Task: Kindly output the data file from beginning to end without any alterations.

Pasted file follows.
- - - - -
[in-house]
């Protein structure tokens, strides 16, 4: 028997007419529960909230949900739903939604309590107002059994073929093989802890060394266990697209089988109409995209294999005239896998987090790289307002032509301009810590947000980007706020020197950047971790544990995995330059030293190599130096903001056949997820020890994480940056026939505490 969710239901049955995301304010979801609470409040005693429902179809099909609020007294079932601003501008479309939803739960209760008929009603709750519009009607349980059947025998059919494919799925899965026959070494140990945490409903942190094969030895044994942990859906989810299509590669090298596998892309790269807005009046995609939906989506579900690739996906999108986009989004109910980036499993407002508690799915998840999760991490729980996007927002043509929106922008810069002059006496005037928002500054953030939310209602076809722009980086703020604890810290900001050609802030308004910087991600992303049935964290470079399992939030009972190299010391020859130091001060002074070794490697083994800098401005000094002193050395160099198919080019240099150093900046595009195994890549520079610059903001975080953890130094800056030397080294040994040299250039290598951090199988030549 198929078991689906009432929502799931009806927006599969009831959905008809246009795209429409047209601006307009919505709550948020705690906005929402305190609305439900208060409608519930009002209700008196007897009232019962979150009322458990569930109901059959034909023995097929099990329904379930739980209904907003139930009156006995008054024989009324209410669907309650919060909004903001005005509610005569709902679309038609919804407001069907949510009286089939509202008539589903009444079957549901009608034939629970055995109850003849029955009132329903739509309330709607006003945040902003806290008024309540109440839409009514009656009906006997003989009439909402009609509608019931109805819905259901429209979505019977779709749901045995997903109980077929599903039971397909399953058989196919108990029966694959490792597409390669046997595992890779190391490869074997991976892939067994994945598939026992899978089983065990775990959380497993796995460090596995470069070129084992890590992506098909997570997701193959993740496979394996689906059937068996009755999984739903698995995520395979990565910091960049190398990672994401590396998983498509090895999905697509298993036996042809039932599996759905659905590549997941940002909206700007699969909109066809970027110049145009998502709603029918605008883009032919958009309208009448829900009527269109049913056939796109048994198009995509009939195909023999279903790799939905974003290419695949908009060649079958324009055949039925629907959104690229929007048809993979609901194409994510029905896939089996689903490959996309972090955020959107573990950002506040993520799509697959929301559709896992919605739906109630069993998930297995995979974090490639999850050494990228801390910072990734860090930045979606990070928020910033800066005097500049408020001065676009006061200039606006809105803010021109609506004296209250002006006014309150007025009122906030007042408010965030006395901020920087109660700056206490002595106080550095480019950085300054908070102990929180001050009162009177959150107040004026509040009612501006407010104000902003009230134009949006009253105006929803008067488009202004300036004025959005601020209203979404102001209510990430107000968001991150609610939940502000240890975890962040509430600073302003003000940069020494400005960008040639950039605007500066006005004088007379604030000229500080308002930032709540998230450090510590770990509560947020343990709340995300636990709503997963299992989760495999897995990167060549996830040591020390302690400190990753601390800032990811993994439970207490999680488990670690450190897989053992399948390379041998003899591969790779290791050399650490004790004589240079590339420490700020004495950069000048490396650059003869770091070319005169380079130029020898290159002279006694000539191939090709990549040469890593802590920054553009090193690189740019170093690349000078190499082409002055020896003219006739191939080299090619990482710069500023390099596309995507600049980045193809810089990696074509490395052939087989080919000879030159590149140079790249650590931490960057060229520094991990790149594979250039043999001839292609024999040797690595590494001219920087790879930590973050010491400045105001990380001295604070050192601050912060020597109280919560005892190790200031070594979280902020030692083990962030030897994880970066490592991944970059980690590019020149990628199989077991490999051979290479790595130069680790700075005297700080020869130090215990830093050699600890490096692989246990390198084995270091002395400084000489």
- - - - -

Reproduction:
[in-house]
């Protein structure tokens, strides 16, 4: 028997007419529960909230949900739903939604309590107002059994073929093989802890060394266990697209089988109409995209294999005239896998987090790289307002032509301009810590947000980007706020020197950047971790544990995995330059030293190599130096903001056949997820020890994480940056026939505490 969710239901049955995301304010979801609470409040005693429902179809099909609020007294079932601003501008479309939803739960209760008929009603709750519009009607349980059947025998059919494919799925899965026959070494140990945490409903942190094969030895044994942990859906989810299509590669090298596998892309790269807005009046995609939906989506579900690739996906999108986009989004109910980036499993407002508690799915998840999760991490729980996007927002043509929106922008810069002059006496005037928002500054953030939310209602076809722009980086703020604890810290900001050609802030308004910087991600992303049935964290470079399992939030009972190299010391020859130091001060002074070794490697083994800098401005000094002193050395160099198919080019240099150093900046595009195994890549520079610059903001975080953890130094800056030397080294040994040299250039290598951090199988030549 198929078991689906009432929502799931009806927006599969009831959905008809246009795209429409047209601006307009919505709550948020705690906005929402305190609305439900208060409608519930009002209700008196007897009232019962979150009322458990569930109901059959034909023995097929099990329904379930739980209904907003139930009156006995008054024989009324209410669907309650919060909004903001005005509610005569709902679309038609919804407001069907949510009286089939509202008539589903009444079957549901009608034939629970055995109850003849029955009132329903739509309330709607006003945040902003806290008024309540109440839409009514009656009906006997003989009439909402009609509608019931109805819905259901429209979505019977779709749901045995997903109980077929599903039971397909399953058989196919108990029966694959490792597409390669046997595992890779190391490869074997991976892939067994994945598939026992899978089983065990775990959380497993796995460090596995470069070129084992890590992506098909997570997701193959993740496979394996689906059937068996009755999984739903698995995520395979990565910091960049190398990672994401590396998983498509090895999905697509298993036996042809039932599996759905659905590549997941940002909206700007699969909109066809970027110049145009998502709603029918605008883009032919958009309208009448829900009527269109049913056939796109048994198009995509009939195909023999279903790799939905974003290419695949908009060649079958324009055949039925629907959104690229929007048809993979609901194409994510029905896939089996689903490959996309972090955020959107573990950002506040993520799509697959929301559709896992919605739906109630069993998930297995995979974090490639999850050494990228801390910072990734860090930045979606990070928020910033800066005097500049408020001065676009006061200039606006809105803010021109609506004296209250002006006014309150007025009122906030007042408010965030006395901020920087109660700056206490002595106080550095480019950085300054908070102990929180001050009162009177959150107040004026509040009612501006407010104000902003009230134009949006009253105006929803008067488009202004300036004025959005601020209203979404102001209510990430107000968001991150609610939940502000240890975890962040509430600073302003003000940069020494400005960008040639950039605007500066006005004088007379604030000229500080308002930032709540998230450090510590770990509560947020343990709340995300636990709503997963299992989760495999897995990167060549996830040591020390302690400190990753601390800032990811993994439970207490999680488990670690450190897989053992399948390379041998003899591969790779290791050399650490004790004589240079590339420490700020004495950069000048490396650059003869770091070319005169380079130029020898290159002279006694000539191939090709990549040469890593802590920054553009090193690189740019170093690349000078190499082409002055020896003219006739191939080299090619990482710069500023390099596309995507600049980045193809810089990696074509490395052939087989080919000879030159590149140079790249650590931490960057060229520094991990790149594979250039043999001839292609024999040797690595590494001219920087790879930590973050010491400045105001990380001295604070050192601050912060020597109280919560005892190790200031070594979280902020030692083990962030030897994880970066490592991944970059980690590019020149990628199989077991490999051979290479790595130069680790700075005297700080020869130090215990830093050699600890490096692989246990390198084995270091002395400084000489």